The Chartreux Cat, an internationally recognized breed of domestic cat from France. Chartreuxs are large and muscular, with relatively short, fine-boned limbs, and very fast reflexes.
They are known for their blue (grey) water-resistant short hair double-coats which are often slightly nappy in texture (often showing "breaks" like a sheepskin).
The eyes of the Chartreuxs are one of its most endearing features. They are rounded, but not as round as the Persian's. The outer corners curve slightly upward. Their eyes are sharp, expressive eyes with color ranges from gold to copper, the latter being most preferred by breeders.
The ears of this cat breed are erect, the reason why they are so intelligent and always alert.
Chartreux cats are also known for their "smile", this is because of the structure of their heads and their tapered muzzle, they often appear to be smiling. Chartreux are exceptional hunters and highly prized by farmers.
The first letter of the official name of a Chartreux cat encodes the year of its birth; all Chartreux born in the same year have official names beginning with the same letter. The code letters rotate through the alphabet each year, omitting the letters K, Q, W, X, Y and Z. An example, a Chartreux born in 2002 would have an official name starting with the letter T.
Though the Chartreux cat is a study of contrasts, the overall appearance of power and beauty is very pleasing to the eye and touch. During the crusades this breed was hunted to near extinction for its pelt.
Today these cats are still quite rare worldwide, even in France. Historically famous pedigreed Chartreux owners include the French novelist Colette and French general/president Charles de Gaulle.
Breeders are very protective of the Chartreux cat. Preservation is very important to this feline community; therefore waiting lists are usually long. A Chartreux kitten must be reserved. The wait list is usually 6 months. The cost of a kitten ranges between USD $800-$1000 as of 2010 estimates.
Unlike any other cat, the Chartreux's blue fur is medium in length and woolly, with the proper coat breaking at the neck, chest and flanks. A dense undercoat gives it resistance and a feeling of sheep's wool.
The double coat is soft and luxurious, the thickness makes both the male and female appear bulkier. The top coat is water-resistant. They enjoy being softly stroked and petted and this is almost the only grooming that they need.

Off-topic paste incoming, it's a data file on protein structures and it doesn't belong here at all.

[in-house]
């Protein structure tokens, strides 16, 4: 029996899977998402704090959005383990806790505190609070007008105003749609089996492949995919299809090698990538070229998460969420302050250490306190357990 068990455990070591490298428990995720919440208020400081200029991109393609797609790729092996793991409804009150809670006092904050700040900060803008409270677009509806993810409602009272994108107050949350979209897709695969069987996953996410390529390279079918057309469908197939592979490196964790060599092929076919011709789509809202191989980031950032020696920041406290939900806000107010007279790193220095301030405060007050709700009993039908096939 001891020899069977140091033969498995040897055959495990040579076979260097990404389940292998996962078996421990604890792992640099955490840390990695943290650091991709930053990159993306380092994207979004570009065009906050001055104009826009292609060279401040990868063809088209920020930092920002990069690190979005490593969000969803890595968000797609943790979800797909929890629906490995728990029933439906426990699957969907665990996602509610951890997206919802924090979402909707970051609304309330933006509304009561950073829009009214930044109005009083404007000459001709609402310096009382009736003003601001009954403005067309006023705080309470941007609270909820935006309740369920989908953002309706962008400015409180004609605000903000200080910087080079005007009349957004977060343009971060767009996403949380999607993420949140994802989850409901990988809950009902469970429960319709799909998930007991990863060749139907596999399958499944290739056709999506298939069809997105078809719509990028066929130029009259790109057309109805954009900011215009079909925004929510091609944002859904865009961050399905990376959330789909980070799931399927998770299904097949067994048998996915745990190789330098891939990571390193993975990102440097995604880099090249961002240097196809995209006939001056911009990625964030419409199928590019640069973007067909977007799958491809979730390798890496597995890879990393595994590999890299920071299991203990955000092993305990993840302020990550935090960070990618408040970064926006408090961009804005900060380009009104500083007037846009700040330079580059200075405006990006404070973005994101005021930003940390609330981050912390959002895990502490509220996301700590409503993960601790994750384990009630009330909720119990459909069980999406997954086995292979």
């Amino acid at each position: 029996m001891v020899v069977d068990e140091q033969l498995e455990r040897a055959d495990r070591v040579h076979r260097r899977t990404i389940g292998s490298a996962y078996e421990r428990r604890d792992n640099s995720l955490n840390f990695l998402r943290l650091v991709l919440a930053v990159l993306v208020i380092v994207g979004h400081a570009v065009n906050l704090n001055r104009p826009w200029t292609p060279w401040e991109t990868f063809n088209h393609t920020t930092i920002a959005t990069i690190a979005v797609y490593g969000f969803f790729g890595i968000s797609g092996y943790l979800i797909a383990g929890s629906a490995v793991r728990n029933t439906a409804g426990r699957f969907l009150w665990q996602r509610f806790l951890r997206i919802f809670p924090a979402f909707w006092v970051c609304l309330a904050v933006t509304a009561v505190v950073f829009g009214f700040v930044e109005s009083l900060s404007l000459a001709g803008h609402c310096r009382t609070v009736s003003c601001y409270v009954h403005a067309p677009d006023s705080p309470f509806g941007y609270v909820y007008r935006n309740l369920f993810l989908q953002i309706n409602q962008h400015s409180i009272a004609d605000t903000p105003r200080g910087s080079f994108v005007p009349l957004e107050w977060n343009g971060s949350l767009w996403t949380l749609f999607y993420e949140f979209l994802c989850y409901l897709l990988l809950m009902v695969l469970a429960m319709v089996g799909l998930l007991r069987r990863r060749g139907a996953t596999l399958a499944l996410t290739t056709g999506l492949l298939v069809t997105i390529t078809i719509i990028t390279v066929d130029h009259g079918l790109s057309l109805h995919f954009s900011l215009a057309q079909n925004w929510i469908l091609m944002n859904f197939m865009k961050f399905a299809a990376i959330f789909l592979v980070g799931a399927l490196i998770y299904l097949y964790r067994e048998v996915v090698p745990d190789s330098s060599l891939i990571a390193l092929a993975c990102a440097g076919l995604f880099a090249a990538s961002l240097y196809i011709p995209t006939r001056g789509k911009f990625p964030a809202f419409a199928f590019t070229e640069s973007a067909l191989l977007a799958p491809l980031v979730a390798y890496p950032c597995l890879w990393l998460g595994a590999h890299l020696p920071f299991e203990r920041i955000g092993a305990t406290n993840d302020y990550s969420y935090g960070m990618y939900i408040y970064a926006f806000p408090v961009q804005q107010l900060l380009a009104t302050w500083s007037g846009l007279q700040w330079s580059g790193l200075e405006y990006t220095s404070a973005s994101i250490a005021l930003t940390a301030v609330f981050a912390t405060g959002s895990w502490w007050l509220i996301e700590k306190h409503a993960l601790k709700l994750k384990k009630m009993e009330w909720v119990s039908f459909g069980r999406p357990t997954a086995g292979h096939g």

Many ask this question, "where did the Chartreux cat breed originate from?" There is a legend that the Chartreux are descended from cats brought to France by Carthusian monks to live in the order's head monastery, the Grande Chartreuse, located in the Chartreuse Mountains of the French Alps north of the city of Grenoble.
The monks would breed these cats in their free time.
It is believed that to concentrate on their meditation, these cats were bred to have quite voices! Maybe that is why they do not 'meow' much.
In 1972, the Prior of the Grande Chartreuse denied the archives of the monastery held any records of the monks' use of any breed of cat resembling the Chartreux (Simonnet 1990.
Legend has it the Chartreux's ancestors were feral mountain cats from what is now Syria, brought back to France by returning Crusaders in the 13th century, many of whom entered the Carthusian monastic order.
The first documented mention of the breed was by the French naturalist Buffon in the 18th century. The breed was greatly diminished during the first World War and wild populations were not seen after World War II. A concerted effort by European breeders kept the breed from extinction.
The first Chartreux were brought to the U.S. in 1971 by Helen and John Gamon of La Jolla, California. In 1987, the Cat Fanciers' Association (CFA) advanced the Chartreux cat breed to championship status. There are fewer than two dozen active Chartreux breeders in North America as of 2007.